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Avril Brown Presents:








Rob Osborne's talents first came to notice when he won the first-ever Isotope award for mini-comics excellence for his series 1000 STEPS TO WORLD DOMINATION. He later went on the create the critically acclaimed graphic novel SUNSET CITY for AiT/PlanetLar and has recently been self-publishing his book THE NEARLY INFAMOUS ZANGO through his own Absolute Tyrant label. CWR's Avril Brown recently read and reviewed ZANGO for the site and was so intrigued with what she saw that she asked Rob to be the subject of her first feature interview for the site.

AB: In issues #1-3 of 'The Nearly Infamous Zango,' we meet Lord Zango and his motley crew, all of whom are hilarious characters. Are any of them based off people you know?

RO: I didn’t consciously pattern any of the characters after friends or relatives. I may know someone who enjoys his TV and couch time a little too much, but certainly that doesn’t make this-guy-I-know the inspiration for Lord Alfred Zango, Jr.

All of the main characters have a familiarity because they are based on villainous archetypes.

Lord Zango is the evildoer-in-chief, but his increasing lethargy has stymied his infamy. He reminds me of Cobra Commander from G.I. Joe. When I was a kid watching the old G.I. Joe cartoons and reading the comics, Cobra Commander was the ultimate work-from-home villain. He’s ambitious and insatiable, yet he’s unwilling to personally take any action toward achieving his goals. Instead he insults, cajoles and threatens his henchmen into doing his bidding.

I wonder if Ben Stiller might play Lord Zango in the live action motion picture.

Deacon Dread is the stoic mad scientist and right hand man to Zango. Because Dread is losing body parts at an alarming rate, he may soon be referred to as Zango’s left hand man.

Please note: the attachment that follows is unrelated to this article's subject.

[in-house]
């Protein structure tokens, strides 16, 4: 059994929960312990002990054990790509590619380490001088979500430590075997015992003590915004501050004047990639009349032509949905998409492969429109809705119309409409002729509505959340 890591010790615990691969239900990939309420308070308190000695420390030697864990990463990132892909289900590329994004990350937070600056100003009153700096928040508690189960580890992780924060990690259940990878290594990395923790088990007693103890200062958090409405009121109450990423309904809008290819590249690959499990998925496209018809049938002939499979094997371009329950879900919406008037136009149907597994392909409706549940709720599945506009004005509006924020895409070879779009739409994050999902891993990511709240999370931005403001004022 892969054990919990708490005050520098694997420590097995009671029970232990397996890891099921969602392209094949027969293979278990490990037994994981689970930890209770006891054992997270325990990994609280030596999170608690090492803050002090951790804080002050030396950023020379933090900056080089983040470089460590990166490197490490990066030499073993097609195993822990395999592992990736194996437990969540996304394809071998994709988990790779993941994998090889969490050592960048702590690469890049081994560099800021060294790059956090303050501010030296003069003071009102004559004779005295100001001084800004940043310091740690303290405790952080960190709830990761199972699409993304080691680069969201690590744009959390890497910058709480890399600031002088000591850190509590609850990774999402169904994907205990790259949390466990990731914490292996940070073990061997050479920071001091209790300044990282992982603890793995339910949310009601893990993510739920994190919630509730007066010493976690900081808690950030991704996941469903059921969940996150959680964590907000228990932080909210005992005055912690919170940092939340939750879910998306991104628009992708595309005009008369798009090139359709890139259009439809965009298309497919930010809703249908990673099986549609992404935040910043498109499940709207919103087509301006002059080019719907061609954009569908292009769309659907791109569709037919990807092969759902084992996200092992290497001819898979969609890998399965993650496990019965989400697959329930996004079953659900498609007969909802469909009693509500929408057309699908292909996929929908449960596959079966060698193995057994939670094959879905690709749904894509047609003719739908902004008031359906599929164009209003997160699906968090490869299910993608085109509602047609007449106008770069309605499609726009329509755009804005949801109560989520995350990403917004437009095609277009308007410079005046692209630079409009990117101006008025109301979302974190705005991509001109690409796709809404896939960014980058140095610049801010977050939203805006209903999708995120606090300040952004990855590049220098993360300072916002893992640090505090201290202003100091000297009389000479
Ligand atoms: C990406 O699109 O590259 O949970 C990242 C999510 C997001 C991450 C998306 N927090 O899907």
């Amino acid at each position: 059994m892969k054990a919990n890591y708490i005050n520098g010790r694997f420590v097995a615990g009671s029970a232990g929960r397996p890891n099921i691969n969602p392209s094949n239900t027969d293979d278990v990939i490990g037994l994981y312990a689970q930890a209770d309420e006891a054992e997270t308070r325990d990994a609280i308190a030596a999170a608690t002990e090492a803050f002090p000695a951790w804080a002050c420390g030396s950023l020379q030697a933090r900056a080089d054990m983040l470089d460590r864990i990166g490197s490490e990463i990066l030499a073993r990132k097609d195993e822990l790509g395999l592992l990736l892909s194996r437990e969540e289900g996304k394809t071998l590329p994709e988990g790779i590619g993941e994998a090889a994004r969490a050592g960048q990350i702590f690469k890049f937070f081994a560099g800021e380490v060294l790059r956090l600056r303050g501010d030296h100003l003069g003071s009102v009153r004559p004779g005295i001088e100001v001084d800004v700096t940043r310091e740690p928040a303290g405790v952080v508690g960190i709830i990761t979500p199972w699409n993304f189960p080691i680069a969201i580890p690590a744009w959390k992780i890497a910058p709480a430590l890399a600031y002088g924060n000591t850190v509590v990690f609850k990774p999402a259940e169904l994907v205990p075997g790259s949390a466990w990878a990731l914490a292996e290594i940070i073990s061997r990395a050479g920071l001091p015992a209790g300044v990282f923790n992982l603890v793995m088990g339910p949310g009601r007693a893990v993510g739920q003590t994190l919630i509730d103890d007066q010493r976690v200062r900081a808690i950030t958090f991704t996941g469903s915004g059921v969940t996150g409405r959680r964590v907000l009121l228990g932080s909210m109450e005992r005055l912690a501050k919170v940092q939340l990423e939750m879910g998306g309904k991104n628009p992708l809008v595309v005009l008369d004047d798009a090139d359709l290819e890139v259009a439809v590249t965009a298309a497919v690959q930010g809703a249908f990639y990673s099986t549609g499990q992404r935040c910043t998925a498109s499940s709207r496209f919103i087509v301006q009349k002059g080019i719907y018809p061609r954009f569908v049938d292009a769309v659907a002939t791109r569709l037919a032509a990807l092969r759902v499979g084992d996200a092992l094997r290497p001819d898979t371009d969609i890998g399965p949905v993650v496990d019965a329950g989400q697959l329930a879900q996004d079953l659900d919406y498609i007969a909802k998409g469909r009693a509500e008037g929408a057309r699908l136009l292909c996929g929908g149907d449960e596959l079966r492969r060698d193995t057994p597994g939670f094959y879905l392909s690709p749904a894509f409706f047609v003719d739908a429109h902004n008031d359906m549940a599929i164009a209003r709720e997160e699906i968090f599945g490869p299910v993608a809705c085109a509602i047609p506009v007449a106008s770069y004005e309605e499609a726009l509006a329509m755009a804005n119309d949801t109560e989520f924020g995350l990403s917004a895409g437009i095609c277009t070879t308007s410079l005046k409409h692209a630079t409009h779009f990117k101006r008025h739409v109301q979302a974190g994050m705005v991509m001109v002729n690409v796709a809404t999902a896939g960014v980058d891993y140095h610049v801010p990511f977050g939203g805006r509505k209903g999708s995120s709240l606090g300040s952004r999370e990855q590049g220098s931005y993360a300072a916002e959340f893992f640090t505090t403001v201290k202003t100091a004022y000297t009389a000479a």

RIP Van Freako is largely inspired by Lennie from John Steinbeck’s Of Mice And Men. I’ve not read the book since junior high school, but the spirit of the character is captured by the words, “Can I pet the rabbit, George?” Appropriately, Van Freako plays with a rabbit in the first issue.

Lady Nebula is Lord Zango’s daughter. If the four main characters from The Nearly Infamous Zango were on Seinfeld, that would mean that Zango is Jerry, Deacon Dread is Kramer, and RIP Van Freako is George Costanza. In this scenario, Nebula is Elaine. But in Zango, she gets together with Kramer instead of Jerry.

AB: So we have a picture of the stars of the book. Now, as for some of the 'villians,' we have an assassin gorilla cyborg and killer fruits and veggies. What prompted the ideas for these off-the-wall antagonists?

RO: These probably come from consuming too much political news and sugary cereals.

AB: What can we expect in issues to come? And when may we expect them?

RO: Issue 4 of The Nearly Infamous Zango has officially been cancelled. Absolute Tyrant won’t be publishing this issue. I can’t say for sure when or where or in what form new Zango content will appear. That’s still in the works. I can tell you that I will finish this story. I want to see what happens when Lord Zango finally leaves the house and faces the Iron Ox.

The facts of life about self-publishing and indie comics are what they are. It’s difficult to succeed in the direct market as a new publisher with a new title. I’ve gotten plenty of email from readers who crave the next installment of Zango, but there just aren’t enough retailers ordering the book from Absolute Tyrant to make the math work out.